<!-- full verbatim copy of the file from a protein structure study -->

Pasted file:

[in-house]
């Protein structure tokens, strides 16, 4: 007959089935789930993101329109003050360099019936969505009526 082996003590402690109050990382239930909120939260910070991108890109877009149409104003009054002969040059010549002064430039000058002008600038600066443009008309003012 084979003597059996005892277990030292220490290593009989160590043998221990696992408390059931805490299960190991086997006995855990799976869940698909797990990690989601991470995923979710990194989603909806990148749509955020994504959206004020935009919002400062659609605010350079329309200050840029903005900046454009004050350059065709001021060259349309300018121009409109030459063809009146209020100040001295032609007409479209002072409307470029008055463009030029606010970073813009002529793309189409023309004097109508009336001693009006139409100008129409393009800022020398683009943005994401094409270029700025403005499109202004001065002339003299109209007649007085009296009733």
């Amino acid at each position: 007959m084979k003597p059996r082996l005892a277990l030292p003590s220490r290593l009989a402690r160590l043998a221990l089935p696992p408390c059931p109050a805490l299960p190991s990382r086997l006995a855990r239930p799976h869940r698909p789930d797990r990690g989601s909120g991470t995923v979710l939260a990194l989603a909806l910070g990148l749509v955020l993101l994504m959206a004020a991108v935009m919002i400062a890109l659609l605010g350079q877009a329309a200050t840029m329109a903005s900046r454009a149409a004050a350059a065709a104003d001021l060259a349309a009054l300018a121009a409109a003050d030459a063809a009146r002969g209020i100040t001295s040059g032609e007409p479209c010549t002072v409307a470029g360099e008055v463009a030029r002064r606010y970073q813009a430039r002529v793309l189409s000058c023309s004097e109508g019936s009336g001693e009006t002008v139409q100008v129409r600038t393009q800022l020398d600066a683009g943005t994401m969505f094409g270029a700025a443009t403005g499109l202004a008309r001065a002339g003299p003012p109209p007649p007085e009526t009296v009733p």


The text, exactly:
[in-house]
């Protein structure tokens, strides 16, 4: 007959089935789930993101329109003050360099019936969505009526 082996003590402690109050990382239930909120939260910070991108890109877009149409104003009054002969040059010549002064430039000058002008600038600066443009008309003012 084979003597059996005892277990030292220490290593009989160590043998221990696992408390059931805490299960190991086997006995855990799976869940698909797990990690989601991470995923979710990194989603909806990148749509955020994504959206004020935009919002400062659609605010350079329309200050840029903005900046454009004050350059065709001021060259349309300018121009409109030459063809009146209020100040001295032609007409479209002072409307470029008055463009030029606010970073813009002529793309189409023309004097109508009336001693009006139409100008129409393009800022020398683009943005994401094409270029700025403005499109202004001065002339003299109209007649007085009296009733």
């Amino acid at each position: 007959m084979k003597p059996r082996l005892a277990l030292p003590s220490r290593l009989a402690r160590l043998a221990l089935p696992p408390c059931p109050a805490l299960p190991s990382r086997l006995a855990r239930p799976h869940r698909p789930d797990r990690g989601s909120g991470t995923v979710l939260a990194l989603a909806l910070g990148l749509v955020l993101l994504m959206a004020a991108v935009m919002i400062a890109l659609l605010g350079q877009a329309a200050t840029m329109a903005s900046r454009a149409a004050a350059a065709a104003d001021l060259a349309a009054l300018a121009a409109a003050d030459a063809a009146r002969g209020i100040t001295s040059g032609e007409p479209c010549t002072v409307a470029g360099e008055v463009a030029r002064r606010y970073q813009a430039r002529v793309l189409s000058c023309s004097e109508g019936s009336g001693e009006t002008v139409q100008v129409r600038t393009q800022l020398d600066a683009g943005t994401m969505f094409g270029a700025a443009t403005g499109l202004a008309r001065a002339g003299p003012p109209p007649p007085e009526t009296v009733p």